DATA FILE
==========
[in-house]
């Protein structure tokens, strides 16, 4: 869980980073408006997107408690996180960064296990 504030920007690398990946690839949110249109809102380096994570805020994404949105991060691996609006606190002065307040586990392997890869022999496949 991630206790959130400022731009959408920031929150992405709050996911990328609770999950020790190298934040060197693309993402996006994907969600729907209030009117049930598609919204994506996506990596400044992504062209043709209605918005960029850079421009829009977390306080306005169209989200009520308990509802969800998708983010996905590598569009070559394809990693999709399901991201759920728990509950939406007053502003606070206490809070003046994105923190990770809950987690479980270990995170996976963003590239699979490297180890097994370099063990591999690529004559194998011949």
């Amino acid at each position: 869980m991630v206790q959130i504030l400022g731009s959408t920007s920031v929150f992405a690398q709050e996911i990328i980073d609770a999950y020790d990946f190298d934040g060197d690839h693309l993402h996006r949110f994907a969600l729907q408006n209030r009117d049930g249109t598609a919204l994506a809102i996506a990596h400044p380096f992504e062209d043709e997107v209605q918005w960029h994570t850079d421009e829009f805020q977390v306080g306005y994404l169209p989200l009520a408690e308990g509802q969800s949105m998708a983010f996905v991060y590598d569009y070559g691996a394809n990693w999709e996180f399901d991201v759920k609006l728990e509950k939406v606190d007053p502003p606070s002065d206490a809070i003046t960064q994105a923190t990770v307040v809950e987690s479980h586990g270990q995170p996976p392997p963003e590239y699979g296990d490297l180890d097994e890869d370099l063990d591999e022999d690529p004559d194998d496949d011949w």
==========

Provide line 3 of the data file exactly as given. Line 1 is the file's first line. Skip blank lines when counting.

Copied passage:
């Amino acid at each position: 869980m991630v206790q959130i504030l400022g731009s959408t920007s920031v929150f992405a690398q709050e996911i990328i980073d609770a999950y020790d990946f190298d934040g060197d690839h693309l993402h996006r949110f994907a969600l729907q408006n209030r009117d049930g249109t598609a919204l994506a809102i996506a990596h400044p380096f992504e062209d043709e997107v209605q918005w960029h994570t850079d421009e829009f805020q977390v306080g306005y994404l169209p989200l009520a408690e308990g509802q969800s949105m998708a983010f996905v991060y590598d569009y070559g691996a394809n990693w999709e996180f399901d991201v759920k609006l728990e509950k939406v606190d007053p502003p606070s002065d206490a809070i003046t960064q994105a923190t990770v307040v809950e987690s479980h586990g270990q995170p996976p392997p963003e590239y699979g296990d490297l180890d097994e890869d370099l063990d591999e022999d690529p004559d194998d496949d011949w």